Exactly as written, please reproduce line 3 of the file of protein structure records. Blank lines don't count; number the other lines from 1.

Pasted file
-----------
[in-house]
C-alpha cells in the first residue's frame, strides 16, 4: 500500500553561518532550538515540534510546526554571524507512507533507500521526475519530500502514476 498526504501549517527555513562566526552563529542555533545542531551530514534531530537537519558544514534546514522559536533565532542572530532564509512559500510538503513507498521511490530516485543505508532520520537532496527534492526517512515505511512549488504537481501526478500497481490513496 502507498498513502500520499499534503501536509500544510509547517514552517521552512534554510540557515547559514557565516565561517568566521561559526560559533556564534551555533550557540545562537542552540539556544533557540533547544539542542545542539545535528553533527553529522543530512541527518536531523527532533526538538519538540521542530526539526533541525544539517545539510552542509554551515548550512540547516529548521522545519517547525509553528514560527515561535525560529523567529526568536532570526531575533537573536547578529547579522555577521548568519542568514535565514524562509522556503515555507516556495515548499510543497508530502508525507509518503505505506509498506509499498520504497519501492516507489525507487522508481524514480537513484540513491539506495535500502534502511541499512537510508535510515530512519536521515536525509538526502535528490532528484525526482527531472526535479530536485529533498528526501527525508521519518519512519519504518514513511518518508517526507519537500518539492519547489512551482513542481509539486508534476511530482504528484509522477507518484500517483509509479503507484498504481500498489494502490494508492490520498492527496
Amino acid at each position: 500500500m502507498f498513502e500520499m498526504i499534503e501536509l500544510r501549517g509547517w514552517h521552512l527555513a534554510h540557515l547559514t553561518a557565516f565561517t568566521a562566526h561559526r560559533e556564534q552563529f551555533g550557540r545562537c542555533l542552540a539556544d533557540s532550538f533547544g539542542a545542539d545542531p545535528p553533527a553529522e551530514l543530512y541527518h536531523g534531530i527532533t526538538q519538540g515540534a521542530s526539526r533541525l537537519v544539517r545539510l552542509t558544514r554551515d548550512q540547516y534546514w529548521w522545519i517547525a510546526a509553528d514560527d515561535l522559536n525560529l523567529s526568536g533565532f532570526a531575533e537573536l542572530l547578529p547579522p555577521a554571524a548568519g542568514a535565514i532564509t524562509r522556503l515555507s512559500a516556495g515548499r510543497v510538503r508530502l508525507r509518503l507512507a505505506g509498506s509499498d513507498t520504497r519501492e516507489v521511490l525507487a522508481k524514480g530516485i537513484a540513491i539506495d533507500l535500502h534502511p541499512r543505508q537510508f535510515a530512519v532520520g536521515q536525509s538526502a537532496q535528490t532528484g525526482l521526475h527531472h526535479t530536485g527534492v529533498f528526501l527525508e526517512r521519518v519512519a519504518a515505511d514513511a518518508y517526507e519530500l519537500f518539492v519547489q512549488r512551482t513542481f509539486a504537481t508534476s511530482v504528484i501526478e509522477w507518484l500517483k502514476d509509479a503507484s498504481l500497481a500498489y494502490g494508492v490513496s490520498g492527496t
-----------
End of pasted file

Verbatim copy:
Amino acid at each position: 500500500m502507498f498513502e500520499m498526504i499534503e501536509l500544510r501549517g509547517w514552517h521552512l527555513a534554510h540557515l547559514t553561518a557565516f565561517t568566521a562566526h561559526r560559533e556564534q552563529f551555533g550557540r545562537c542555533l542552540a539556544d533557540s532550538f533547544g539542542a545542539d545542531p545535528p553533527a553529522e551530514l543530512y541527518h536531523g534531530i527532533t526538538q519538540g515540534a521542530s526539526r533541525l537537519v544539517r545539510l552542509t558544514r554551515d548550512q540547516y534546514w529548521w522545519i517547525a510546526a509553528d514560527d515561535l522559536n525560529l523567529s526568536g533565532f532570526a531575533e537573536l542572530l547578529p547579522p555577521a554571524a548568519g542568514a535565514i532564509t524562509r522556503l515555507s512559500a516556495g515548499r510543497v510538503r508530502l508525507r509518503l507512507a505505506g509498506s509499498d513507498t520504497r519501492e516507489v521511490l525507487a522508481k524514480g530516485i537513484a540513491i539506495d533507500l535500502h534502511p541499512r543505508q537510508f535510515a530512519v532520520g536521515q536525509s538526502a537532496q535528490t532528484g525526482l521526475h527531472h526535479t530536485g527534492v529533498f528526501l527525508e526517512r521519518v519512519a519504518a515505511d514513511a518518508y517526507e519530500l519537500f518539492v519547489q512549488r512551482t513542481f509539486a504537481t508534476s511530482v504528484i501526478e509522477w507518484l500517483k502514476d509509479a503507484s498504481l500497481a500498489y494502490g494508492v490513496s490520498g492527496t